• Times tables before addition: My 5-year-old completed the 12th level and is probably one of the few in the world who knows his multiplications facts to 12 . . . but not his addition.  🙂
  • Just the facts: The only downside is the lack of real world application or word problem type practice, but I figure that comes in the regular math curriculum.  This game is to make the repetitive practice of the times table fun and addictive until you know them backwards and forwards.  Timez Attack does that better than any game or flashcard system we’ve tried yet.

Having my kids ask to practice math . . . it’s as gratifying as having your kids ask for seconds of broccoli 🙂

For other multiplication ideas, see these posts:

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Posted under Math Curriculum, Math Websites

The Memory Book – I wish I had this when I was in school!

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January 16, 2009

Photo by Zsuzsanna Kilian

If you’ve noticed, I’ve been writing a few memory-themed posts lately.  By the time I finished medical school, I’d probably memorized and then forgotten enough information to fill shelves and shelves of books. 

My two main memory techniques in school were:

  • Repeat over and over and over and over and . . .
  • Cram like crazy the day or two before the test and hope it sticks.  I was an expert crammer!

It was only when I started teaching my own kids that I thought there had to be a better way.  I found this book at the library and groaned when I realized how much it could have helped me: The Memory Book

It’s a $7 book and one that should be on every school shelf.  Click on the book to get a copy from Amazon, or check it out at your local library and let me know what you think.  To read more posts about memorizing, check out everything I’ve written in this category.

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Posted under Books to Read, Memorizing Facts

Memorize with Us: The Siver Pen and Hairy H’s (Pennsylvania Facts)

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January 15, 2009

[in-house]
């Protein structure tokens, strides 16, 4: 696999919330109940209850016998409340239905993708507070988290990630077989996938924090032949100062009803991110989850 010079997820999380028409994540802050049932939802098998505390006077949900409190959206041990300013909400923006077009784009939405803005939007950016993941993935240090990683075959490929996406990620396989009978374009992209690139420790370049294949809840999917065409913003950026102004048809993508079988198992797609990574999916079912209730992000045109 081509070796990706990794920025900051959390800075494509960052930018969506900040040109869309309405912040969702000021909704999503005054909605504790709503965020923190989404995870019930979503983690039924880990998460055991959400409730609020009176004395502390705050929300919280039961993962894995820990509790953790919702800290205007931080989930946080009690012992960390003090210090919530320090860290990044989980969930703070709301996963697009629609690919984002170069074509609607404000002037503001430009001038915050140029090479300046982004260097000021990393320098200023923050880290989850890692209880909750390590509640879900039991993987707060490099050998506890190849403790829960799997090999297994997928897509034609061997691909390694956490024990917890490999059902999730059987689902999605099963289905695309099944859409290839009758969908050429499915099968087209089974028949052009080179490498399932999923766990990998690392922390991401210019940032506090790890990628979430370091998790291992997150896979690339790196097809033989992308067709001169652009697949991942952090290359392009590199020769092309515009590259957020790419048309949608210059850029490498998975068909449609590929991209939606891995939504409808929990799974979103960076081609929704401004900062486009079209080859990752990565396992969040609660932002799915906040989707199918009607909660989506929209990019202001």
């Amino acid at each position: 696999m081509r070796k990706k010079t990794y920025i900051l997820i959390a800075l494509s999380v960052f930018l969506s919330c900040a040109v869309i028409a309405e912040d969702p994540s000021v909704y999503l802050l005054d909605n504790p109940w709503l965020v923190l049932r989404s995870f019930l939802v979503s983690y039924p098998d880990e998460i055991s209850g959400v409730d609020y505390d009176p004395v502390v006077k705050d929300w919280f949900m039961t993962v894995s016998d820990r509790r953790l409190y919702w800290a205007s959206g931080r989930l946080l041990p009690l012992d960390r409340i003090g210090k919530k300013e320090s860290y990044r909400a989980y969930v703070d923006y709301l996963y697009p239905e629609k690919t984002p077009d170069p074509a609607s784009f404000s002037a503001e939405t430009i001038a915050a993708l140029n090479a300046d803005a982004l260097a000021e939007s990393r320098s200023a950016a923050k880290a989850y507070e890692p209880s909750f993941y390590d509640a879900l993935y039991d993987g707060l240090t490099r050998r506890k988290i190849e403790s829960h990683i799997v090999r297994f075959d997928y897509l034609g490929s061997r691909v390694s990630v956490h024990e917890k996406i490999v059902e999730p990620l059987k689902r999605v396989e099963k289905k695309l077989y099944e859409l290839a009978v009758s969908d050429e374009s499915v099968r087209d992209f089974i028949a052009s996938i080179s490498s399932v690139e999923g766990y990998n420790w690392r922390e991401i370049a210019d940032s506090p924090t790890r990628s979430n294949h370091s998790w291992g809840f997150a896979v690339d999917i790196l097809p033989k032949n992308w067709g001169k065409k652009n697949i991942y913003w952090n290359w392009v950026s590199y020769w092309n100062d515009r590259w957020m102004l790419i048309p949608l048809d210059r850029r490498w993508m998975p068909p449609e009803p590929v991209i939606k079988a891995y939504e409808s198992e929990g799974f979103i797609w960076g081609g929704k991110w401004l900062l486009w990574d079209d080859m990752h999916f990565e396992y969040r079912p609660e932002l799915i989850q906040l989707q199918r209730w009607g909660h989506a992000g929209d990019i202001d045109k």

Welcome to our series using fun memory techniques to quickly memorize facts. 

The State of Pennsylvania Silly Fact Story

 (Location: Examine the map and imagine the rectangle pulled up in the middle to make the mountain in the story. Imagine the story taking place on the map.)

Once upon a time, there was a pen made from beautiful silver who was very vain and kept herself polished and sparkly at all times. (pen + silver + vain = Pennsylvania)

 

But she still wasn’t happy and wanted to know how to be even more beautiful.. She heard about a mountain where a wise flower grew named Lord L. He was said to have the answer to any question. (State flower = Mountain Laurel)

 

So, she started up the mountain, but was wearing her fancy shoe and kept tripping. After she had skinned her knee over and over, she took off her one fancy shoe and went barefoot. (knee = ‘n’ sound = the number 2 using the Major System = 2nd State to ratify the Constitution)

 

It started getting colder and colder and she had no clothes.  Brr!  She looked for something to put on and saw a bunch of capital H’s hopping around the mountain. The monster H’s were covered in so much hair they couldn’t see a thing, so the silver pen was able to sneak up and rip bits of hair from them, lick it (yuck!) and stick it all over her body to keep her from being cold. Brrr!